Even before the COVID-19 pandemic hit us with quarantine, loneliness and feelings of isolation among children and teens were on the rise. What a tragic irony—an epidemic of loneliness while living in the most over-connected world that’s ever existed. Then, cue the beginning of the pandemic, and we’re introduced to the concept of “social distancing” as a way to fight the coronavirus. While trying to fight one pandemic, we exacerbated the already existing epidemic of loneliness.

The effects of isolation and loneliness are scary! Loneliness has been labeled as a major public health concern, bringing with it a heightened risk of mental and physical illness, cognitive decline, suicidal ideation and behavior, and all-cause mortality.


Both young people and the elderly alike should be at the front of our minds and hearts when we think about the epidemic of loneliness. These generations and every generation in between report overwhelming feelings of loneliness, but it’s Gen Z that goes on record, according to a 2018 Cigna survey, as the loneliest generation to date.

It doesn’t take much thinking to realize that this makes a lot of sense. This generation has never known a day without the iPhone or social media. They have grown up with an unfulfilled promise that social media “connection” can make up for a lack of human connection, but it cannot. We see these young people in our churches every Sunday. This should break our hearts. It should lead us to long to act, but what can we do? How can we foster connection with the elderly and younger generation at the same time?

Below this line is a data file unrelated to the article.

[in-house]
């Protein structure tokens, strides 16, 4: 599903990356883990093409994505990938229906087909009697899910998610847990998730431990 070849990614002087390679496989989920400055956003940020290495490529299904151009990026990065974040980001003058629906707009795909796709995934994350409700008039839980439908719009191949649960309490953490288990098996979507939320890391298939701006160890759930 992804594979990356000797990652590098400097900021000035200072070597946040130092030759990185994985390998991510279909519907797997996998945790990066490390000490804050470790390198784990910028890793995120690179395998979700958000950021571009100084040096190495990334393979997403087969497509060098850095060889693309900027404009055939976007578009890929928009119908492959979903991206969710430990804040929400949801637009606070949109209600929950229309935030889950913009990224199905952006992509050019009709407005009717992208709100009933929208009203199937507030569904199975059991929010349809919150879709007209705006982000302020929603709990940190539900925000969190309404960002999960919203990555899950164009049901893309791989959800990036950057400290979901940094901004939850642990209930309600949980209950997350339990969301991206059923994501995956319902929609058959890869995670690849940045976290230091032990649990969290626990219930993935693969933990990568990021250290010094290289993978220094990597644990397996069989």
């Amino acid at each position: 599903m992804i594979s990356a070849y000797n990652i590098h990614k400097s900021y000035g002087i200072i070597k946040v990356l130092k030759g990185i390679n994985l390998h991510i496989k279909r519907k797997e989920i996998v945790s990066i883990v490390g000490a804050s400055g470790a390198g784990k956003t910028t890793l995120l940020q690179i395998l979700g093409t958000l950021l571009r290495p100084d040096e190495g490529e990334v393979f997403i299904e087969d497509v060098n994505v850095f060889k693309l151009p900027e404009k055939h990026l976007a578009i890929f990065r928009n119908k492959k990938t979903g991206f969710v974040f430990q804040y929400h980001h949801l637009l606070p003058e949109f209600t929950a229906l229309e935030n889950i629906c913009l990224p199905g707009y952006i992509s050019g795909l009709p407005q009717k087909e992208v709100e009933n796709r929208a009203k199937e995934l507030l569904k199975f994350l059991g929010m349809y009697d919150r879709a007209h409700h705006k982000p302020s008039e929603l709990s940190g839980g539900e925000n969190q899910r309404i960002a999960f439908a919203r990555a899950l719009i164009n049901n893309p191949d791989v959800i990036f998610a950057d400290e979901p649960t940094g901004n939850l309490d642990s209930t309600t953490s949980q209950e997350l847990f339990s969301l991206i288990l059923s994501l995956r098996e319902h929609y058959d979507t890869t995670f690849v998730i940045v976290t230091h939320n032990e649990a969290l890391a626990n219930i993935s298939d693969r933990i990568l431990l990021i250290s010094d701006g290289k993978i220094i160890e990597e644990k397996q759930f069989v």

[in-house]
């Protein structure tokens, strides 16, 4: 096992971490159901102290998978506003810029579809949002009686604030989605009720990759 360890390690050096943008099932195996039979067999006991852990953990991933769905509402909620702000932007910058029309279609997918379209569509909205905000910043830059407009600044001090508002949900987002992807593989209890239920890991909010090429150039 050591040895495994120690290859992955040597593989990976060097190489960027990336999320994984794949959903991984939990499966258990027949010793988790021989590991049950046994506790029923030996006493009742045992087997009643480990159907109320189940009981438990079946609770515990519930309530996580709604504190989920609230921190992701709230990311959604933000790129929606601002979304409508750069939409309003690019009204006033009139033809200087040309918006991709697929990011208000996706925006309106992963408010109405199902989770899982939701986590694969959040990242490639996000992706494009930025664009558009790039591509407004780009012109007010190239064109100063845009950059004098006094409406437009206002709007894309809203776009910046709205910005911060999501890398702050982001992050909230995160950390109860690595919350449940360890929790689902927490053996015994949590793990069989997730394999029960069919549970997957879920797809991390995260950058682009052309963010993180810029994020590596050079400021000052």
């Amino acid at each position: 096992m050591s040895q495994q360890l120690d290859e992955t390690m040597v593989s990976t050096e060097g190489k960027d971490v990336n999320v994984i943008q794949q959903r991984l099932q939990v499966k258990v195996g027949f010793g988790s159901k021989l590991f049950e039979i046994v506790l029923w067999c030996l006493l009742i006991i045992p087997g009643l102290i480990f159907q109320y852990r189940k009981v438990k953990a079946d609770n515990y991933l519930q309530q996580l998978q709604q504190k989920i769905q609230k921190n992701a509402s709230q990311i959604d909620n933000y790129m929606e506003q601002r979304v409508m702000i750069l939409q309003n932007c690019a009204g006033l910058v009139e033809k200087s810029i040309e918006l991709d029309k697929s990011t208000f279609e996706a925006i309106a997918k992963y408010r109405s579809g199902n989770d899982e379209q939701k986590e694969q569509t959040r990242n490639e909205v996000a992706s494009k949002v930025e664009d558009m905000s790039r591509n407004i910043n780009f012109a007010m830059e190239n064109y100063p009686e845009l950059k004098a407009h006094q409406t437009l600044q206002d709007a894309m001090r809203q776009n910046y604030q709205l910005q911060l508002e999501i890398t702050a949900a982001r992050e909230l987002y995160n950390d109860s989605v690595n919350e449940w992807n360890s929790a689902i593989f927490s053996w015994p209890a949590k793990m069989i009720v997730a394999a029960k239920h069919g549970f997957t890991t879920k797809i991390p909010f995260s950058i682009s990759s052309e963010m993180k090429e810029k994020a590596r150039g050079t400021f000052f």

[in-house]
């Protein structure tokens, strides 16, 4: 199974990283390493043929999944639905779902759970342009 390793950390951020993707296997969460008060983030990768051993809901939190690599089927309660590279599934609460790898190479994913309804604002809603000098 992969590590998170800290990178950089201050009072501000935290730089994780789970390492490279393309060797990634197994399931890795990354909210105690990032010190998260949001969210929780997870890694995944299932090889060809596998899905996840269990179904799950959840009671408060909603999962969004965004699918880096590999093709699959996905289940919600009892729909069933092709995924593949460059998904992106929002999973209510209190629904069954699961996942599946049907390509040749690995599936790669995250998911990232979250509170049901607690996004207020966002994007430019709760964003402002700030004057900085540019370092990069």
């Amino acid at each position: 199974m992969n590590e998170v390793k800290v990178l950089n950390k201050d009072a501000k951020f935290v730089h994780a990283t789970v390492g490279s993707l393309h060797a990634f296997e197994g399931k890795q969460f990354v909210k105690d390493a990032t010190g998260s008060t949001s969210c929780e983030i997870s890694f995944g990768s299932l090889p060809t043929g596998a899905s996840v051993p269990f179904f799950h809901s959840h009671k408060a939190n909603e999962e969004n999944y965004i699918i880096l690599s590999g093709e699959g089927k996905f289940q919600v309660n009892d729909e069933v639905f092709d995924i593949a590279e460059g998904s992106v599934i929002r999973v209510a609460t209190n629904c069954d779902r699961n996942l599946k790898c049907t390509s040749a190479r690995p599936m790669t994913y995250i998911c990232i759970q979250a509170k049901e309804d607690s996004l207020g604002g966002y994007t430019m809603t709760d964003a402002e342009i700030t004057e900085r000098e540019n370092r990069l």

Enter the Pray for Me Campaign, just one answer to the extreme disconnection that leads to isolation and loneliness. The Pray for Me Campaign equips adults to pray for children and students in their churches. It creates connection, a link between the generations that so desperately need one another. We were never meant to live in isolation, we were created to live in community with one another, God has wired us that way. He has wired us for connection and fellowship with other people.

Psalm 68:6 gives us hope and reminds us that God sets the lonely in families. Our prayer is that the family of God—the body of Christ—in our churches would long to act as such, living in connection and fellowship with one another. May the church help bring an end to the epidemic of loneliness.

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